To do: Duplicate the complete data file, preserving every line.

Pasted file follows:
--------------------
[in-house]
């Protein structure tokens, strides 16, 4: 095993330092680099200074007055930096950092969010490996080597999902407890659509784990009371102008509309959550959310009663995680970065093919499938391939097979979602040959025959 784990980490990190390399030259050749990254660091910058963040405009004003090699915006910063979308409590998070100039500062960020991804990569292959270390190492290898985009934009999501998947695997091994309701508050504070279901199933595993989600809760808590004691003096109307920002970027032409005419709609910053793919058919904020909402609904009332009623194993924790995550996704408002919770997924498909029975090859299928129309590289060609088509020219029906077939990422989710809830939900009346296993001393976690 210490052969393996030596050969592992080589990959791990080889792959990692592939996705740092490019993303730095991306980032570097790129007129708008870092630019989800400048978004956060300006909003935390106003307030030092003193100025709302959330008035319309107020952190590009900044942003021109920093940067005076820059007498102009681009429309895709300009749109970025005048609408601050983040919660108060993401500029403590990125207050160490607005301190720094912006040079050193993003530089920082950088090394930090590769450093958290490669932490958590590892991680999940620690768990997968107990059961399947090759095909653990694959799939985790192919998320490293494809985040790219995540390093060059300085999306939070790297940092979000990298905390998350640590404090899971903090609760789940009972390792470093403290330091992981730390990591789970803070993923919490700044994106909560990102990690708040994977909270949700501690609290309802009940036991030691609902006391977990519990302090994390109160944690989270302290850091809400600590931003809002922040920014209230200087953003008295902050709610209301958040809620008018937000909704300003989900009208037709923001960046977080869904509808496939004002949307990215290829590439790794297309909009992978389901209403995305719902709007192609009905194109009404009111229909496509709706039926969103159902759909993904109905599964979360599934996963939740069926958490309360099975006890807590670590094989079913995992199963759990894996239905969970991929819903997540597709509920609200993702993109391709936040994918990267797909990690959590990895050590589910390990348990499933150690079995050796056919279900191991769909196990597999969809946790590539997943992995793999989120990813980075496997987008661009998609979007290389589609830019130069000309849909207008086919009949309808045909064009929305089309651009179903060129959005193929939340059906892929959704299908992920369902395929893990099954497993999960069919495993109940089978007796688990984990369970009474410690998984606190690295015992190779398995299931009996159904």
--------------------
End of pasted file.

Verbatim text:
[in-house]
């Protein structure tokens, strides 16, 4: 095993330092680099200074007055930096950092969010490996080597999902407890659509784990009371102008509309959550959310009663995680970065093919499938391939097979979602040959025959 784990980490990190390399030259050749990254660091910058963040405009004003090699915006910063979308409590998070100039500062960020991804990569292959270390190492290898985009934009999501998947695997091994309701508050504070279901199933595993989600809760808590004691003096109307920002970027032409005419709609910053793919058919904020909402609904009332009623194993924790995550996704408002919770997924498909029975090859299928129309590289060609088509020219029906077939990422989710809830939900009346296993001393976690 210490052969393996030596050969592992080589990959791990080889792959990692592939996705740092490019993303730095991306980032570097790129007129708008870092630019989800400048978004956060300006909003935390106003307030030092003193100025709302959330008035319309107020952190590009900044942003021109920093940067005076820059007498102009681009429309895709300009749109970025005048609408601050983040919660108060993401500029403590990125207050160490607005301190720094912006040079050193993003530089920082950088090394930090590769450093958290490669932490958590590892991680999940620690768990997968107990059961399947090759095909653990694959799939985790192919998320490293494809985040790219995540390093060059300085999306939070790297940092979000990298905390998350640590404090899971903090609760789940009972390792470093403290330091992981730390990591789970803070993923919490700044994106909560990102990690708040994977909270949700501690609290309802009940036991030691609902006391977990519990302090994390109160944690989270302290850091809400600590931003809002922040920014209230200087953003008295902050709610209301958040809620008018937000909704300003989900009208037709923001960046977080869904509808496939004002949307990215290829590439790794297309909009992978389901209403995305719902709007192609009905194109009404009111229909496509709706039926969103159902759909993904109905599964979360599934996963939740069926958490309360099975006890807590670590094989079913995992199963759990894996239905969970991929819903997540597709509920609200993702993109391709936040994918990267797909990690959590990895050590589910390990348990499933150690079995050796056919279900191991769909196990597999969809946790590539997943992995793999989120990813980075496997987008661009998609979007290389589609830019130069000309849909207008086919009949309808045909064009929305089309651009179903060129959005193929939340059906892929959704299908992920369902395929893990099954497993999960069919495993109940089978007796688990984990369970009474410690998984606190690295015992190779398995299931009996159904």